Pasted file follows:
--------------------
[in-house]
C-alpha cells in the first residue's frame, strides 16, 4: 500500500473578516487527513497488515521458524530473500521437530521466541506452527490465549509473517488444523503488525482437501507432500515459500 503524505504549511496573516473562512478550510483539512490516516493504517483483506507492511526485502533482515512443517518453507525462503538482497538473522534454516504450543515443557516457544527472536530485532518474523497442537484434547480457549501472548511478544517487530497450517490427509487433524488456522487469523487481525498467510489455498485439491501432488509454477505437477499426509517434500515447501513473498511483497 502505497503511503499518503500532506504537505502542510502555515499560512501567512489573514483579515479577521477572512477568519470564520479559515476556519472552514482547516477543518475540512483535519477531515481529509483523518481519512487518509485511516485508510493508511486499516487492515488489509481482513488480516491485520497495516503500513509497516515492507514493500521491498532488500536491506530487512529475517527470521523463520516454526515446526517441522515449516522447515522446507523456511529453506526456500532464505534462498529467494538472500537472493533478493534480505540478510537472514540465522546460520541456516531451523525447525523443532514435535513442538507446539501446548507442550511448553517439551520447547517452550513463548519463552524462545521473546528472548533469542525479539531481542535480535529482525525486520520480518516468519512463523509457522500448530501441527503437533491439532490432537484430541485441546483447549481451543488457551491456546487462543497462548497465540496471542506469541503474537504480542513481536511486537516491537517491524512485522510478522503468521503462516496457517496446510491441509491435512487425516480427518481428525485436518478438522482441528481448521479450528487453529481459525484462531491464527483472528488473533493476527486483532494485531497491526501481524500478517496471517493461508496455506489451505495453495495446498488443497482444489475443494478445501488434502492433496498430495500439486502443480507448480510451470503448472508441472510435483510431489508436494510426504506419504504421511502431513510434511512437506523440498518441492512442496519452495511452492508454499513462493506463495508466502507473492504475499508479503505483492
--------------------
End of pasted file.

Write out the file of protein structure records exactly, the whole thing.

[in-house]
C-alpha cells in the first residue's frame, strides 16, 4: 500500500473578516487527513497488515521458524530473500521437530521466541506452527490465549509473517488444523503488525482437501507432500515459500 503524505504549511496573516473562512478550510483539512490516516493504517483483506507492511526485502533482515512443517518453507525462503538482497538473522534454516504450543515443557516457544527472536530485532518474523497442537484434547480457549501472548511478544517487530497450517490427509487433524488456522487469523487481525498467510489455498485439491501432488509454477505437477499426509517434500515447501513473498511483497 502505497503511503499518503500532506504537505502542510502555515499560512501567512489573514483579515479577521477572512477568519470564520479559515476556519472552514482547516477543518475540512483535519477531515481529509483523518481519512487518509485511516485508510493508511486499516487492515488489509481482513488480516491485520497495516503500513509497516515492507514493500521491498532488500536491506530487512529475517527470521523463520516454526515446526517441522515449516522447515522446507523456511529453506526456500532464505534462498529467494538472500537472493533478493534480505540478510537472514540465522546460520541456516531451523525447525523443532514435535513442538507446539501446548507442550511448553517439551520447547517452550513463548519463552524462545521473546528472548533469542525479539531481542535480535529482525525486520520480518516468519512463523509457522500448530501441527503437533491439532490432537484430541485441546483447549481451543488457551491456546487462543497462548497465540496471542506469541503474537504480542513481536511486537516491537517491524512485522510478522503468521503462516496457517496446510491441509491435512487425516480427518481428525485436518478438522482441528481448521479450528487453529481459525484462531491464527483472528488473533493476527486483532494485531497491526501481524500478517496471517493461508496455506489451505495453495495446498488443497482444489475443494478445501488434502492433496498430495500439486502443480507448480510451470503448472508441472510435483510431489508436494510426504506419504504421511502431513510434511512437506523440498518441492512442496519452495511452492508454499513462493506463495508466502507473492504475499508479503505483492